(CNN) -- March's elections demonstrate Iraq is prepared to settle its differences using politics rather than bombs and bullets, experts say, but Iraqis still have a long road to a stable republic.
Unofficial results suggest a tight race between Prime Minister Nuri al-Maliki's State of Law party and rival Ayad Allawi's al-Iraqia, but neither is poised to win a majority in the 325-seat Council of Representatives. Experts say that to avert government deadlock and possible violence, coalitions will be formed, concessions made and the agreement to withdraw all U.S. troops by 2012 reconsidered.
"Can Iraqis move forward with politics as a tool? I think yes," said retired Army Col. Pete Mansoor, a former executive officer to Gen. David Petraeus now teaching military history at Ohio State University. "The Iraqi people saw in 2006 and 2007 what sectarianism could do to their country."
Good signs abound, experts say. Turnout was high, estimated at between 60 percent and 65 percent. Violence was lower than expected, despite 38 killings on Election Day. Secular parties had strong showings in several provinces, and the long-dominant Iraqi National Alliance, a Shiite-dominated party backed by Iran, is performing well in only three of Iraq's 18 provinces, according to unofficial vote tallies.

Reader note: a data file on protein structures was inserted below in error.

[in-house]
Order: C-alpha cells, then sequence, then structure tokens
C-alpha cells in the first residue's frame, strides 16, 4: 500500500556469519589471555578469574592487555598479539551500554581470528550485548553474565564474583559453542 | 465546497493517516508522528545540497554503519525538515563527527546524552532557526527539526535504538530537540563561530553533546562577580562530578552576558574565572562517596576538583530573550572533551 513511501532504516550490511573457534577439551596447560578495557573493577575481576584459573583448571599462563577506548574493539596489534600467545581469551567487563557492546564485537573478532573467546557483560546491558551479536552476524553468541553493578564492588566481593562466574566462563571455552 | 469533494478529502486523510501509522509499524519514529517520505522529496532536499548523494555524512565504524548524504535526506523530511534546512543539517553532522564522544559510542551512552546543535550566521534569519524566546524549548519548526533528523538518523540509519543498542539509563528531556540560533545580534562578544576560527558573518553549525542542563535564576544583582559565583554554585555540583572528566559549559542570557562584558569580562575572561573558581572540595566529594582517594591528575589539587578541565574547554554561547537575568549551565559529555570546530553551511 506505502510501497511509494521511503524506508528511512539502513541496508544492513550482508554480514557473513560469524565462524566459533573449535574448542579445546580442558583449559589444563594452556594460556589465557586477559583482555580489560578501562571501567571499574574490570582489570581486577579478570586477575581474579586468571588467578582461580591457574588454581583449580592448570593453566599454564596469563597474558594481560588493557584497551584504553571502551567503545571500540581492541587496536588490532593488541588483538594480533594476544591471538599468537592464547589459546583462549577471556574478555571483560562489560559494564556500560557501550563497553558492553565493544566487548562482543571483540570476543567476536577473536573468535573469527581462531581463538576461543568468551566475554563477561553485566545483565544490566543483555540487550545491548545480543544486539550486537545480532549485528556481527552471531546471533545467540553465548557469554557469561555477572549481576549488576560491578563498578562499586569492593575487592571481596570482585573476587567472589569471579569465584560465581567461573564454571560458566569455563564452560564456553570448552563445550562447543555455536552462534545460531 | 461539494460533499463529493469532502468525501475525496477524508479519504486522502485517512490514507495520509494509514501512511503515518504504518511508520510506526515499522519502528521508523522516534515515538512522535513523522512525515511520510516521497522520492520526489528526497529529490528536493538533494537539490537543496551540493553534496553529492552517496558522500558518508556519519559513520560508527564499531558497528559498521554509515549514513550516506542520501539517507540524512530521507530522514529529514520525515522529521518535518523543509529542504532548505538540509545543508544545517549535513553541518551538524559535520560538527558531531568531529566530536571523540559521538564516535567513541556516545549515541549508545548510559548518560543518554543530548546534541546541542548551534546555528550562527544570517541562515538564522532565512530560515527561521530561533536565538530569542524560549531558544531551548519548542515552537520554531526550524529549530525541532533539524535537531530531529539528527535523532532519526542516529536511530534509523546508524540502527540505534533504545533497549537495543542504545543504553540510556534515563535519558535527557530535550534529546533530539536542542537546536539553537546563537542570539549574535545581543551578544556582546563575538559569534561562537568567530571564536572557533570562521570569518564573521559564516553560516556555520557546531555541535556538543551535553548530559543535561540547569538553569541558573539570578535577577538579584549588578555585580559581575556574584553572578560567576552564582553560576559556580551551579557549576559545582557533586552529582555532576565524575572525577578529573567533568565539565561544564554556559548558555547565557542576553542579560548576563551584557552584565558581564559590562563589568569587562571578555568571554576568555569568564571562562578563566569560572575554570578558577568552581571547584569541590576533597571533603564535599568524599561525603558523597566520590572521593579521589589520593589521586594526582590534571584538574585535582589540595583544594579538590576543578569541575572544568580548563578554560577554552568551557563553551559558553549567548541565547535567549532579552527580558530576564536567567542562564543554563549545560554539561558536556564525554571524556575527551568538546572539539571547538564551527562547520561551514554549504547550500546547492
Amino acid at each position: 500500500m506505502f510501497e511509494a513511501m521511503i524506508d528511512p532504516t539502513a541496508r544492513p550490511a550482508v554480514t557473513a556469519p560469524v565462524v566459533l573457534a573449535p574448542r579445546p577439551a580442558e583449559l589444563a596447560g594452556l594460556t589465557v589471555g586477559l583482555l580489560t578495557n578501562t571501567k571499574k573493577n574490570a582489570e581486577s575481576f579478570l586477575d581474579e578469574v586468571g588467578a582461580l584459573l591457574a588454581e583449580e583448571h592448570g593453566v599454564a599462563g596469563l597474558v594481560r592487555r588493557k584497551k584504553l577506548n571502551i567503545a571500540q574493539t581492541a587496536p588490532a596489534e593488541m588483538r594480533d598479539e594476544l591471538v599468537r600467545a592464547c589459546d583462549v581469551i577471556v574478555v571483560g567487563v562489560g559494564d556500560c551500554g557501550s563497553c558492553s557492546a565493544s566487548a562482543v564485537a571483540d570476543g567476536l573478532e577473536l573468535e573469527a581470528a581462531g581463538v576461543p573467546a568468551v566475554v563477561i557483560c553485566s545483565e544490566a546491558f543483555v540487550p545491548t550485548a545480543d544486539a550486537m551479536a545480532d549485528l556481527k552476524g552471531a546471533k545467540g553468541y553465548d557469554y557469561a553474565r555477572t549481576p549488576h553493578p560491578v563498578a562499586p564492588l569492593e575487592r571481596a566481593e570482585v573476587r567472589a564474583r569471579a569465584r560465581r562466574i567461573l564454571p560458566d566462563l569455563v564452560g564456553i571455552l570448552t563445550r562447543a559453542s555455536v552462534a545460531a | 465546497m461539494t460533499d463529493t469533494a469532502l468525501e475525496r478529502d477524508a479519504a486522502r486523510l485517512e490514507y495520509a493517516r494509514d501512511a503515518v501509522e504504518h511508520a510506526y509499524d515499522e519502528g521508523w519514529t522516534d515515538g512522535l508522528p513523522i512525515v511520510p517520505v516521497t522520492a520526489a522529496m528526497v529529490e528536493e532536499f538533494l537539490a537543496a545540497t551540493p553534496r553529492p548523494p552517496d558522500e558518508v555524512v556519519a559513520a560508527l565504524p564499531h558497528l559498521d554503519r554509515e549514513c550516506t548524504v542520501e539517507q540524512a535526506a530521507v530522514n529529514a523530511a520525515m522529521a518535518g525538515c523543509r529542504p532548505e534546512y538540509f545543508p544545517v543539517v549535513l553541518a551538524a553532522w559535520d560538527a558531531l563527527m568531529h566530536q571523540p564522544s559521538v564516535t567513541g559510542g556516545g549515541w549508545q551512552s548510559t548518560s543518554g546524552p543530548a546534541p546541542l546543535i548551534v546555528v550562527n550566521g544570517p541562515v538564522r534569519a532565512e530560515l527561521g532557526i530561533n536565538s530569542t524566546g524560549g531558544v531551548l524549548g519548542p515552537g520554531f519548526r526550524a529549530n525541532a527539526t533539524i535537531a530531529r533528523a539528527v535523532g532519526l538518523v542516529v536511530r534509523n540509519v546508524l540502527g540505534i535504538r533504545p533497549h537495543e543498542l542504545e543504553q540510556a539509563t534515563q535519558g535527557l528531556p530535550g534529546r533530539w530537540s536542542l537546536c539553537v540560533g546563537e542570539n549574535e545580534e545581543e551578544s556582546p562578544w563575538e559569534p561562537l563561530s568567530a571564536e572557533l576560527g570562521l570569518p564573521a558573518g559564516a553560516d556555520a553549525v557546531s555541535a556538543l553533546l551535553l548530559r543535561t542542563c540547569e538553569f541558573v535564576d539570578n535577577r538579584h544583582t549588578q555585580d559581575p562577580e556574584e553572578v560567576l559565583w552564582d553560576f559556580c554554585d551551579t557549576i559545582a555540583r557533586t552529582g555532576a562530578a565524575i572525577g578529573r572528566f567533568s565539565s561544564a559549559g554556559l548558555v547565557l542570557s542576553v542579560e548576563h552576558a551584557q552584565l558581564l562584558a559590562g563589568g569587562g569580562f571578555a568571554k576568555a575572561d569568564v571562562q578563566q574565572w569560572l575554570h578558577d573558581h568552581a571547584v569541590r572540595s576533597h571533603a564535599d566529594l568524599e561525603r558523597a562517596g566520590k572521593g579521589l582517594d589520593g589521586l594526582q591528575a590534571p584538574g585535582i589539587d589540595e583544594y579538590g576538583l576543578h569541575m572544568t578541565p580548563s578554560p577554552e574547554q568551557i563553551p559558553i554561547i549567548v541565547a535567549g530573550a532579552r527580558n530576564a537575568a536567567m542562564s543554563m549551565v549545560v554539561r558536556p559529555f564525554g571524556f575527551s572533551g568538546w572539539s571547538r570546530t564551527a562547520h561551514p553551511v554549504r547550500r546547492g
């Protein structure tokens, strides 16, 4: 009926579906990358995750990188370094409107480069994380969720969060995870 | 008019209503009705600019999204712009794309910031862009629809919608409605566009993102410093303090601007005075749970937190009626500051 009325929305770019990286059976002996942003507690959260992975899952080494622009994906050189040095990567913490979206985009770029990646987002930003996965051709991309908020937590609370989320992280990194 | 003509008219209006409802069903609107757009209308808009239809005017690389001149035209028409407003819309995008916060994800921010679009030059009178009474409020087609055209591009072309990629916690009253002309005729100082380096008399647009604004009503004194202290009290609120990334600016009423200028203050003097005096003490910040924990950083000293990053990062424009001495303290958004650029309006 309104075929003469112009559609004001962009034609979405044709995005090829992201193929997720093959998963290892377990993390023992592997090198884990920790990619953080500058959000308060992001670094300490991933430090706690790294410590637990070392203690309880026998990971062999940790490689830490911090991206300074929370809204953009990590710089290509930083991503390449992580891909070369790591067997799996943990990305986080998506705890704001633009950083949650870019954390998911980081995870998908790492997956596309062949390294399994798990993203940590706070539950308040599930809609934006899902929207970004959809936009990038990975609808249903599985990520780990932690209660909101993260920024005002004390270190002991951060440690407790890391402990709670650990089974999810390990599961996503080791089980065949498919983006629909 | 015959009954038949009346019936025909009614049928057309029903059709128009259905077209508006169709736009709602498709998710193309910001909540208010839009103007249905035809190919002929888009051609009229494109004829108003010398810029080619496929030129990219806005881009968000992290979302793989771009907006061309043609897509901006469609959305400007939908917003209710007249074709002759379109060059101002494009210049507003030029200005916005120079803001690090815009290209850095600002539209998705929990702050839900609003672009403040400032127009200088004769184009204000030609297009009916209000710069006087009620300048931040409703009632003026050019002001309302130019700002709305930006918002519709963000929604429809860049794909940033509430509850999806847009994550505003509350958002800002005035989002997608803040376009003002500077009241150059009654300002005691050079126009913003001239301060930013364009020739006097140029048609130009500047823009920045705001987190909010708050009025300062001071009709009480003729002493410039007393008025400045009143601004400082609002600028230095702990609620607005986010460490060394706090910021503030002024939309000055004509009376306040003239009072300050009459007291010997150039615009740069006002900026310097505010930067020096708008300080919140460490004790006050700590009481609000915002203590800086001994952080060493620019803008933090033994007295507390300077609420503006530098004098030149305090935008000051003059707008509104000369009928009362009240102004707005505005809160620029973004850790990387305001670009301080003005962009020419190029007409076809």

Voting irregularities were reported, but overall the elections were "fairly fair and transparent -- as much as any election in the Third World has been," Mansoor said.
Brett McGurk, who served on the National Security Council staff under Presidents Obama and George W. Bush, said he'd give the election's logistics and security an "A." Iraqi police and security forces maintained order with minimal assistance from the 115,000 U.S. troops, who stayed largely on base, he said.
"Four years ago, if you would've asked if the Iraqis could do this on their own, a lot of people would have said no," said McGurk, a fellow with the Council on Foreign Relations.
Where Iraq gets lower grades -- a "B-" or "C+" -- is in moving from identity-based politics to a brand centering on tangible issues, he said.
Many Iraqis remain loyal to tribal or ideological allegiances, but McGurk and Mansoor said early election results indicate a populace seeking different ideas in leadership.
"Iraqis really want a system in which they're actively engaged in their own politics and holding their leaders accountable," McGurk said.
Mansoor agreed. "There's still a conflict over power and resources, but it's moved back to the political realm, which is a good thing," he said.
The elections featured more than 6,000 candidates representing about 80 political entities -- some new, some old, some offshoots -- and fractures have developed within the Shiite, Sunni and Kurd blocs whose coalitions hold the top offices.
The largely Shiite State of Law and the secular al-Iraqia hold the most sway, according to early results, but getting al-Maliki and Allawi to unite will be difficult. The ruling coalition could eventually be comprised of as many as four parties, which will have to approve a president, the new government and its platform, McGurk said.
"Maliki and Allawi just hate each other so that's going to be hard," he said. "It will be hard for them to bury the hatchet for the good of the country. They'll try to chip away underneath."
The maneuvering could take months -- it took six in 2005 -- and Mansoor said that a disastrous attempt to form a government is "one of the few ways Iraq can revert back to a condition where people are fighting with bombs and bullets over power and resources."